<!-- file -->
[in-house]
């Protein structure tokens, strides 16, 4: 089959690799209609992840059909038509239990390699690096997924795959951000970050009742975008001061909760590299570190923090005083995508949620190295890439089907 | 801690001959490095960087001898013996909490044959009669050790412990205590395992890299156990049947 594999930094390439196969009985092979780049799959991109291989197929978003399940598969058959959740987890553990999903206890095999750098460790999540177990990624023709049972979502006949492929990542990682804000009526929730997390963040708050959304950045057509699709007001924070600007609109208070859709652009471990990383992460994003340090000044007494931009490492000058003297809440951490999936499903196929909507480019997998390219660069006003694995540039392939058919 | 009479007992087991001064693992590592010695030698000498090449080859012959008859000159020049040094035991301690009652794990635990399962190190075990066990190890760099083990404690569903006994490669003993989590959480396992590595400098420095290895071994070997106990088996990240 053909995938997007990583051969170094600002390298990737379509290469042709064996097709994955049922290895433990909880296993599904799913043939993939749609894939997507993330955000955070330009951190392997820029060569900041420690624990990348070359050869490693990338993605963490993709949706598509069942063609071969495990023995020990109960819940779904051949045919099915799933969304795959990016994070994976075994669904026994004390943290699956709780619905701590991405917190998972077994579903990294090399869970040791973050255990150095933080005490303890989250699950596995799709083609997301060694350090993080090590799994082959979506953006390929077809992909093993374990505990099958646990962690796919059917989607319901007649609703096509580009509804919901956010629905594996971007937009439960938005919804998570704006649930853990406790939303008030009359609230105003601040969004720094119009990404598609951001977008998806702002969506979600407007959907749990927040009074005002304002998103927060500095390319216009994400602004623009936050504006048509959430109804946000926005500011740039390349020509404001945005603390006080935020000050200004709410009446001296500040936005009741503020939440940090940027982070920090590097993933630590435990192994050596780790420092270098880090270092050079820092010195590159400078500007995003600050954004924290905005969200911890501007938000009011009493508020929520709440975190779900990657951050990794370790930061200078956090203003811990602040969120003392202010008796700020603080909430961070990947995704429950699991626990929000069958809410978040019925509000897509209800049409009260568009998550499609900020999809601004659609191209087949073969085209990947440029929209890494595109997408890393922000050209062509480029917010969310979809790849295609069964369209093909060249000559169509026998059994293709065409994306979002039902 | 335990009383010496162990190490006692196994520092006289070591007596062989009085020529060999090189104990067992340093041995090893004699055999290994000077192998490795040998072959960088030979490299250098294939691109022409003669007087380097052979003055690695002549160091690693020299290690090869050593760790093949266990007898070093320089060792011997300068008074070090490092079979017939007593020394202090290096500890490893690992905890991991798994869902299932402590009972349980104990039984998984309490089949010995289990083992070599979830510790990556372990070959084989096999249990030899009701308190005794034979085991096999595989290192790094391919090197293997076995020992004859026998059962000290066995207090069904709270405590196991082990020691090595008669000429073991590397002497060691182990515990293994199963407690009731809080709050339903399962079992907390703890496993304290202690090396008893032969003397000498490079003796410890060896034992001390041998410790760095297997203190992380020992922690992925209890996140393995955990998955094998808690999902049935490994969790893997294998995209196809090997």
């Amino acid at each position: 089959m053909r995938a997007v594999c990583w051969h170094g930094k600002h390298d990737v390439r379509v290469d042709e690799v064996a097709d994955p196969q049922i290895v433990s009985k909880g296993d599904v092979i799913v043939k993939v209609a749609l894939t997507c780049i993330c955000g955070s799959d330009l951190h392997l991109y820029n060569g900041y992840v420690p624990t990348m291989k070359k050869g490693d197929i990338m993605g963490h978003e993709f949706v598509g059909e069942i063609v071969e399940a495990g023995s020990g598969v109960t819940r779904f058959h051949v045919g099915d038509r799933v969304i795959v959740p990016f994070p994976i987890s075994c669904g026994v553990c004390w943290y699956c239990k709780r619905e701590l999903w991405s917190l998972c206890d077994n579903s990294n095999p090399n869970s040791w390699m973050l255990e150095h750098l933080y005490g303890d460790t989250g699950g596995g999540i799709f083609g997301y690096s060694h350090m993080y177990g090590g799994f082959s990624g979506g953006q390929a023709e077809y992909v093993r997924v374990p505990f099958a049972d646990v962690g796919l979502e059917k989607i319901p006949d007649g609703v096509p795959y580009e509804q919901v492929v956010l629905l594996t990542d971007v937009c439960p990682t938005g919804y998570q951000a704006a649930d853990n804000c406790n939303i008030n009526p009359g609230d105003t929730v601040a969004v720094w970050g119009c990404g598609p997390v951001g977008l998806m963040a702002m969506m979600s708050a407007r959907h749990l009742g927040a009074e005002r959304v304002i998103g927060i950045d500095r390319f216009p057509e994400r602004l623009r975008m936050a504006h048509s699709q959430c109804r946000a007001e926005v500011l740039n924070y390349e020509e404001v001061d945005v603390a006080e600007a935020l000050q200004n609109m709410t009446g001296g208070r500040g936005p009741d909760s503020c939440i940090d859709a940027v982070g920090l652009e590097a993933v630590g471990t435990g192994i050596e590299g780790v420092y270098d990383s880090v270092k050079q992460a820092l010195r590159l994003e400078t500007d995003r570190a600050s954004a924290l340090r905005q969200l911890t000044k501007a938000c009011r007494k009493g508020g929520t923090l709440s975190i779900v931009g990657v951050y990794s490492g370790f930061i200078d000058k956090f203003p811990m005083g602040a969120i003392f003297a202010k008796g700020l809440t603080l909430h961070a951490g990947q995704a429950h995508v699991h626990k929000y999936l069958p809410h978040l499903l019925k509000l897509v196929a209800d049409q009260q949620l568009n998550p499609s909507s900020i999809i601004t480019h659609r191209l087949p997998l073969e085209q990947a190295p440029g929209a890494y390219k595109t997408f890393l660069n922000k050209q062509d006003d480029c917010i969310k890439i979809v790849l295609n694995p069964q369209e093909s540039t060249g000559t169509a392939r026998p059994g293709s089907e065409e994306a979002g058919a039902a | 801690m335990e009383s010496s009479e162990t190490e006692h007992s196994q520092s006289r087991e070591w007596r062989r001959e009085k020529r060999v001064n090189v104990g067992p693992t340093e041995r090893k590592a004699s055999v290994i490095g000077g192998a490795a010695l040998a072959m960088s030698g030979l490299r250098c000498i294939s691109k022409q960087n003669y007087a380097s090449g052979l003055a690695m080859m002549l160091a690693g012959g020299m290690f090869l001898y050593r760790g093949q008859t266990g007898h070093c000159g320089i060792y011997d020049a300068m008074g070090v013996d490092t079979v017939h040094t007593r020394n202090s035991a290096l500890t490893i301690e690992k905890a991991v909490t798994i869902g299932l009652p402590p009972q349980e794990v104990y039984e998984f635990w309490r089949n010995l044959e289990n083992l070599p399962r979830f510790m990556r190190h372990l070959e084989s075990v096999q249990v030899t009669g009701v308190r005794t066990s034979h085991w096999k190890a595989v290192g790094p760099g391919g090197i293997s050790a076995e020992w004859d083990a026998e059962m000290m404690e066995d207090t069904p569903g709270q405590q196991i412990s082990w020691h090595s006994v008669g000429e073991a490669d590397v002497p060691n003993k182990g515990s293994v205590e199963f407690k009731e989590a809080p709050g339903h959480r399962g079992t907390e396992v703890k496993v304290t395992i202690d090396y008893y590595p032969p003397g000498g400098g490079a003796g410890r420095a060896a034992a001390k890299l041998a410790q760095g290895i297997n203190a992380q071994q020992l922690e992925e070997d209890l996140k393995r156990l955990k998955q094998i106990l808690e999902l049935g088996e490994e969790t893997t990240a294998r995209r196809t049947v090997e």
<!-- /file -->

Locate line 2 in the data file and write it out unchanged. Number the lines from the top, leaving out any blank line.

């Protein structure tokens, strides 16, 4: 089959690799209609992840059909038509239990390699690096997924795959951000970050009742975008001061909760590299570190923090005083995508949620190295890439089907 | 801690001959490095960087001898013996909490044959009669050790412990205590395992890299156990049947 594999930094390439196969009985092979780049799959991109291989197929978003399940598969058959959740987890553990999903206890095999750098460790999540177990990624023709049972979502006949492929990542990682804000009526929730997390963040708050959304950045057509699709007001924070600007609109208070859709652009471990990383992460994003340090000044007494931009490492000058003297809440951490999936499903196929909507480019997998390219660069006003694995540039392939058919 | 009479007992087991001064693992590592010695030698000498090449080859012959008859000159020049040094035991301690009652794990635990399962190190075990066990190890760099083990404690569903006994490669003993989590959480396992590595400098420095290895071994070997106990088996990240 053909995938997007990583051969170094600002390298990737379509290469042709064996097709994955049922290895433990909880296993599904799913043939993939749609894939997507993330955000955070330009951190392997820029060569900041420690624990990348070359050869490693990338993605963490993709949706598509069942063609071969495990023995020990109960819940779904051949045919099915799933969304795959990016994070994976075994669904026994004390943290699956709780619905701590991405917190998972077994579903990294090399869970040791973050255990150095933080005490303890989250699950596995799709083609997301060694350090993080090590799994082959979506953006390929077809992909093993374990505990099958646990962690796919059917989607319901007649609703096509580009509804919901956010629905594996971007937009439960938005919804998570704006649930853990406790939303008030009359609230105003601040969004720094119009990404598609951001977008998806702002969506979600407007959907749990927040009074005002304002998103927060500095390319216009994400602004623009936050504006048509959430109804946000926005500011740039390349020509404001945005603390006080935020000050200004709410009446001296500040936005009741503020939440940090940027982070920090590097993933630590435990192994050596780790420092270098880090270092050079820092010195590159400078500007995003600050954004924290905005969200911890501007938000009011009493508020929520709440975190779900990657951050990794370790930061200078956090203003811990602040969120003392202010008796700020603080909430961070990947995704429950699991626990929000069958809410978040019925509000897509209800049409009260568009998550499609900020999809601004659609191209087949073969085209990947440029929209890494595109997408890393922000050209062509480029917010969310979809790849295609069964369209093909060249000559169509026998059994293709065409994306979002039902 | 335990009383010496162990190490006692196994520092006289070591007596062989009085020529060999090189104990067992340093041995090893004699055999290994000077192998490795040998072959960088030979490299250098294939691109022409003669007087380097052979003055690695002549160091690693020299290690090869050593760790093949266990007898070093320089060792011997300068008074070090490092079979017939007593020394202090290096500890490893690992905890991991798994869902299932402590009972349980104990039984998984309490089949010995289990083992070599979830510790990556372990070959084989096999249990030899009701308190005794034979085991096999595989290192790094391919090197293997076995020992004859026998059962000290066995207090069904709270405590196991082990020691090595008669000429073991590397002497060691182990515990293994199963407690009731809080709050339903399962079992907390703890496993304290202690090396008893032969003397000498490079003796410890060896034992001390041998410790760095297997203190992380020992922690992925209890996140393995955990998955094998808690999902049935490994969790893997294998995209196809090997």